The Topkapı Palace or the Seragliois a large palace in Istanbul, Turkey, that was one of the maj ... read more
The Topkapı Palace or the Seragliois a large palace in Istanbul, Turkey, that was one of the major residences of the Ottoman sultans for almost 400 years (1465–1856) of their 624-year reign.
As well as a royal residence, the palace was a setting for state occasions and royal entertainments. It is now a museum and as such a major tourist attraction. It also contains important holy relics of the Muslim world, including Muhammed's cloak and sword. The Topkapı Palace is among the monuments contained within the "Historic Areas of Istanbul", which became a UNESCO World Heritage Site in 1985, and is described under UNESCO's criterion iv as "the best example[s] of ensembles of palacesof the Ottoman period.
The Sultan Ahmed Mosque or Sultan Ahmet Mosque (Turkish: Sultan Ahmet Camii) is a historic mosque ... read more
The Sultan Ahmed Mosque or Sultan Ahmet Mosque (Turkish: Sultan Ahmet Camii) is a historic mosque in Istanbul. The mosque is popularly known as the Blue Mosque for the blue tiles adorning the walls of its interior.
It was built from 1609 to 1616, during the rule of Ahmed I. Its Külliye contains a tomb of the founder, a madrasah and a hospice. The Sultan Ahmed Mosque is still popularly used as a mosque.
Hagia Sophia is a former Christian patriarchal basilica (church), later an imperial mosque, and n ... read more
Hagia Sophia is a former Christian patriarchal basilica (church), later an imperial mosque, and now a museum (Ayasofya Müzesi) in Istanbul, Turkey. From the date of its construction in 537 until 1453, it served as an Orthodox cathedral and seat of the Patriarch of Constantinople, except between 1204 and 1261, when it was converted to a Roman Catholic cathedral under the Latin Empire. The building was a mosque from 29 May 1453 until 1931. It was then secularized and opened as a museum on 1 February 1935
The Basilica Cistern is the largest of several hundred ancient cisterns that lie beneath the city ... read more
The Basilica Cistern is the largest of several hundred ancient cisterns that lie beneath the city of Istanbul (formerly Constantinople), Turkey. The cistern, located 500 feet (150 m) southwest of the Hagia Sophia on the historical peninsula of Sarayburnu, was built in the 6th century during the reign of Byzantine Emperor Justinian I.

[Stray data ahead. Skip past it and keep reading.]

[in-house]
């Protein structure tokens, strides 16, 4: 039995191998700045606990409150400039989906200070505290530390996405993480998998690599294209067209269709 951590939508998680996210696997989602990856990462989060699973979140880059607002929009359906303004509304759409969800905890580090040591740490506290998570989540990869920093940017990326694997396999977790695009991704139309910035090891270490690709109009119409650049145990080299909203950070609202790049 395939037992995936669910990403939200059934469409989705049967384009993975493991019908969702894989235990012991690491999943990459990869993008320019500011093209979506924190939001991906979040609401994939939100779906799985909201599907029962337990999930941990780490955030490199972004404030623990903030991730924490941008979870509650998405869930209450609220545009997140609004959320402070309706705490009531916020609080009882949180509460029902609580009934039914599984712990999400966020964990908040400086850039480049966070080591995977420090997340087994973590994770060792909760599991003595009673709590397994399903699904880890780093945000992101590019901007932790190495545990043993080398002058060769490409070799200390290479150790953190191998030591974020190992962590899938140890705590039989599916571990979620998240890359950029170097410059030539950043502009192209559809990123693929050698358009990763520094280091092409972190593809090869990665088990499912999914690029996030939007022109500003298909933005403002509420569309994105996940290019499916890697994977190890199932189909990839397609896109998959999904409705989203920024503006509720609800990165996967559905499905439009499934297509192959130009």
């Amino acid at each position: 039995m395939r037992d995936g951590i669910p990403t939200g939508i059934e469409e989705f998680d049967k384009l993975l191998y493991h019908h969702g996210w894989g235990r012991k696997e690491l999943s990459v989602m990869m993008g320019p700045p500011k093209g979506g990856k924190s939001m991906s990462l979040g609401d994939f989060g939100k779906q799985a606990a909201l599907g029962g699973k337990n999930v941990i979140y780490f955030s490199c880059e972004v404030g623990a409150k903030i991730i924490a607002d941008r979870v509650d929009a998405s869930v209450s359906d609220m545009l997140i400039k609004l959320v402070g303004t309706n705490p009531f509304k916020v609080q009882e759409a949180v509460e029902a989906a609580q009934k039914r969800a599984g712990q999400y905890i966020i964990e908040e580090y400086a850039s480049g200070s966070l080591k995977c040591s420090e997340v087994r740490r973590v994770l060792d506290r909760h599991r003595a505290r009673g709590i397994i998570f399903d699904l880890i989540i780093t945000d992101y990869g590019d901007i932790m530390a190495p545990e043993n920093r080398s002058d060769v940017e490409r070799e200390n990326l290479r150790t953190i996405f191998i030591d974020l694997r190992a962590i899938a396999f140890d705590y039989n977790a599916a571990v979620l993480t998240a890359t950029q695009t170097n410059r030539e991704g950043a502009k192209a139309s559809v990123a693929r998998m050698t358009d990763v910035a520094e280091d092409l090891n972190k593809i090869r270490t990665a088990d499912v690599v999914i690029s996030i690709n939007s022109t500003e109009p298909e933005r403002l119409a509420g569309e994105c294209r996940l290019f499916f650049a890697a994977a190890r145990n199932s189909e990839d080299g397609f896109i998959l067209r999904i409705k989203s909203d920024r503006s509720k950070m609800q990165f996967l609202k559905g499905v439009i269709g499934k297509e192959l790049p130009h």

The Grand Bazaar in Istanbul is one of the largest and oldest covered markets in the world, with ... read more
The Grand Bazaar in Istanbul is one of the largest and oldest covered markets in the world, with 61 covered streets and over 3,000 shops which attract between 250,000 and 400,000 visitors dailyIn 2014, it is listed No.1 among world's most-visited tourist attractions with 91,250,000 annual visitors.
There are several documents suggesting the name of the bazaar was first "New Bazaar". T ... read more
There are several documents suggesting the name of the bazaar was first "New Bazaar". The building was endowed to the foundation of the New Mosque, and got its name "Egyptian Bazaar" (Turkish: Mısır Çarşısı) because it was built with the revenues from the Ottoman eyalet of Egypt in 1660. The word mısır has a double meaning in Turkish: "Egypt" and "maize". This is why sometimes the name is wrongly translated as "Corn Bazaar". The bazaar was (and still is) the center for spice trade in Istanbul, but in the last years more and more shops of other type are replacing the spice shops.
Hagia Irene or Hagia Eirene (Greek: Ἁγία Εἰρήνη, "Holy ... read more
Hagia Irene or Hagia Eirene (Greek: Ἁγία Εἰρήνη, "Holy Peace", Turkish: Aya İrini), sometimes known also as Saint Irene, is an Eastern Orthodox church located in the outer courtyard of Topkapı Palace in Istanbul, Turkey. It is open as a museum every day except Tuesday.
The Küçük Ayasofya Mosque was originally constructed as a church located between ... read more
The Küçük Ayasofya Mosque was originally constructed as a church located between the Cankurtaran and Kadırga Neighborhoods of the Eminönü District by the Byzantine Emperor Justinian I (527-565). The mosque, built in the year 530 CE, called the Church of Sts. Sergius and Bacchus, was converted into a mosque during the reign of Sultan Bayezit II after the conquest of Istanbul by Darüssaade Ağası (overseer of the sultan’s harem), Hüseyin Ağa. After its convertion into a mosque, the zaviye (cell for meditation) around the atrium and Hüseyin Ağa’s tomb were built.
The domed mosque, composed solely of stone and brick atop a square plan, was damaged by an earthquake twice during the years 1648 and 1763. Reparations followed in 1831. Furthermore, the nearby railway constructed in1860 has impaired further construction to a large extent. In addition, it is thought that the old minaret of the mosque was erected in Baroque style after the second half of the 18th century. However, it was later pulled down for an unknown reason in 1936, and the existing minaret was added to the mosque in 1955. The octagonal historical marble fountain in the atrium was later removed in 1938.